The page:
Identity/WesselVsLeibniz: inappropriate because it suggests searching for two objects to compare and verify properties. In modern mathematics, the problem is circumvented by specifying a fixed range with precisely defined predicates. In an attempt to apply Leibniz's definition to empiricism, an attempt was made to establish the identity relation directly ontologically, without seeing its origin in the properties of language. Wrong approach: in the relative temporal stability of objects: Dilemma: from a = a results not much more than "Socrates is Socrates". Problem: one must then demand that Socrates must have had the same qualities at all times of his life. In fact, some authors have linked the negation of the possibility of change to it. I 228
Def Diversity/Leibniz: "which is not the same or where the substitution sometimes does not apply".
Identity/Leibniz: substitutability salva veritate.x = y = def AP(P(x) ↔ P(y)). (s) All properties of one are also those of the other and vice versa). WesselVsLeibniz: the corresponding bisubjunction (= without def) is existentially loaded and therefore not logically true. Identity/PeirceVsLeibniz: "his principle is completely nonsense. No doubt all things are different from each other, but there is no logical necessity for that". Identity/Peirce:
x = y ↔ AP(P(x) u P(y) v ~P(x) u ~P(y))
WesselVsPeirce: this is also existentially charged!Identity/Indistinguishability/Wessel: in literature there is a distinction between the principle of the identity of the indistinguishable. (x)(y)AP((P(x) ↔ P(y)) > x = y) (e) and the principle of indistinguishability of the identical (also substitution principle): (x)(y)(x = y > AP(P(x) ↔ P(y))) (n) Identity/Vagueness/WesselVsLeibniz: in vagueness the Leibniz's principle of the identity of the indistinguishable does not apply, since in non-traditional predication theory the formulae P(x) ↔ P(y) and -i P(x) ↔ -i P(y) are not equivalent. Additional demand (Wessel 1987; 1988): the same predicates must also be denied! strict identity: x = y =def AP((P(x) ↔ P(y)) u (-i P(x) ↔ -i P(y))). WesselVsWessel: but this cannot be maintained, because the corresponding bisubjunction is existentially loaded! I 229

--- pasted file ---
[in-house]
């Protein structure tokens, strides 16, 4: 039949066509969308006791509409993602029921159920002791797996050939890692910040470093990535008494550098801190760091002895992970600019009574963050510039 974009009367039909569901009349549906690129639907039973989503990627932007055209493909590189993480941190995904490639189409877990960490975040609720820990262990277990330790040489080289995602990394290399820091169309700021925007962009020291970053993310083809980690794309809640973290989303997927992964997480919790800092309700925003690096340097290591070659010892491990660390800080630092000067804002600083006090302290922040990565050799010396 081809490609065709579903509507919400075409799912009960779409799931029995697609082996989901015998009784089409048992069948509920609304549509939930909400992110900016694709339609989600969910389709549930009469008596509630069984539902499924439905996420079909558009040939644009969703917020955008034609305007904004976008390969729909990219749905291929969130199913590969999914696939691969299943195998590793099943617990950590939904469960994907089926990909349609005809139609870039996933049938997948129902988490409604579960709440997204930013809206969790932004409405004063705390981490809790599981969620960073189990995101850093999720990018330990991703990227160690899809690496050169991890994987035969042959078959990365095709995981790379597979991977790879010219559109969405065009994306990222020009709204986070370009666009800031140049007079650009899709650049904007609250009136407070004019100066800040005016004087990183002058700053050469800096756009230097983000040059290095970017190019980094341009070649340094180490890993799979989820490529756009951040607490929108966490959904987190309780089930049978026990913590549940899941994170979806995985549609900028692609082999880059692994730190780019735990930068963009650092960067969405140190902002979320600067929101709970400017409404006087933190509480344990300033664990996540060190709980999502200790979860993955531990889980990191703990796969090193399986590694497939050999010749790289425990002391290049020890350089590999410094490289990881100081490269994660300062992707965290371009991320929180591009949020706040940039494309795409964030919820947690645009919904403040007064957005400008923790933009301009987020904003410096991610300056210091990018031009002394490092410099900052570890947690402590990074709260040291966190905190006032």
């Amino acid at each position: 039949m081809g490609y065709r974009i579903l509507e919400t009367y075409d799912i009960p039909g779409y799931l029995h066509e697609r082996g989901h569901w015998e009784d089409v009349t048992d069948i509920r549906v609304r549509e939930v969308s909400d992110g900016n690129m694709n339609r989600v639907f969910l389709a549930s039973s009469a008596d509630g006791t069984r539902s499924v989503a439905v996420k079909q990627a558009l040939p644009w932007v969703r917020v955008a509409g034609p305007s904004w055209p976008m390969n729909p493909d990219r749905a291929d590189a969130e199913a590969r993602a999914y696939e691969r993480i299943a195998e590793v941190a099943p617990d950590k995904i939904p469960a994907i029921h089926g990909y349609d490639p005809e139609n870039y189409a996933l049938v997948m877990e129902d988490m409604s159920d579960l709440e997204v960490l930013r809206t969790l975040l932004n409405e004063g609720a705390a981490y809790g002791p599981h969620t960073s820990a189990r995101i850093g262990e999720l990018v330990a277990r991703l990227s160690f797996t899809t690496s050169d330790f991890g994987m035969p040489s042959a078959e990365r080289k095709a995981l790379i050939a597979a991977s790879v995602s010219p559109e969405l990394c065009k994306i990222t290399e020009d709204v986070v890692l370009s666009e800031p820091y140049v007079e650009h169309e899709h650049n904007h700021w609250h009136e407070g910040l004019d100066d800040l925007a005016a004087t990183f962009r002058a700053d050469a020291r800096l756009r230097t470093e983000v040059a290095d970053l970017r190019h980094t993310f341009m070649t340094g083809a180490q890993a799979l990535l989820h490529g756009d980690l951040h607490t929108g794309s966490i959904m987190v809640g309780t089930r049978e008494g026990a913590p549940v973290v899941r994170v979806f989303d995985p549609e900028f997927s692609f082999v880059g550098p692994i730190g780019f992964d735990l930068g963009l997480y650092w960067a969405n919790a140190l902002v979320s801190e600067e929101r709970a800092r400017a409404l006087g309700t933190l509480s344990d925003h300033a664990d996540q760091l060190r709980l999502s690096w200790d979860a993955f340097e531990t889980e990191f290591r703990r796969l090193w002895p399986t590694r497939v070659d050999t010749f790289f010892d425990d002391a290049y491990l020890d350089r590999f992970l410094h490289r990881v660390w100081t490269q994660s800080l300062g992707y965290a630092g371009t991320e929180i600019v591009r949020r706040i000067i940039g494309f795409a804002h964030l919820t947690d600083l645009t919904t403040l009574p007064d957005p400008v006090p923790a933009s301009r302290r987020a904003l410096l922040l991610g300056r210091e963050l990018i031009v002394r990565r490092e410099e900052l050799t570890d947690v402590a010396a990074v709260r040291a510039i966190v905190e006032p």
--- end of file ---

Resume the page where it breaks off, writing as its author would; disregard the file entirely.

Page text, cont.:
In term theory, we will define identity with the help of the term relation. |
Wessel I H. Wessel Logik Berlin 1999 |

Various Authors | Stegmüller Vs Various Authors | Wessel I 344
Modality/Wessel: many factually used modal statements can be replaced by meaning-equal modal-free statements. Especially in mathematics: e.g. "divisible".
StegmüllerVsWessel "divisible" is a disposition expression and therefore also modal! |
Carnap V W. Stegmüller Rudolf Carnap und der Wiener Kreis InHauptströmungen der Gegenwartsphilosophie Bd I, München 1987 St I W. Stegmüller Hauptströmungen der Gegenwartsphilosophie Bd I Stuttgart 1989 St II W. Stegmüller Hauptströmungen der Gegenwartsphilosophie Bd 2 Stuttgart 1987 St III W. Stegmüller Hauptströmungen der Gegenwartsphilosophie Bd 3 Stuttgart 1987 St IV W. Stegmüller Hauptströmungen der Gegenwartsphilosophie Bd 4 Stuttgart 1989 Wessel I H. Wessel Logik Berlin 1999 |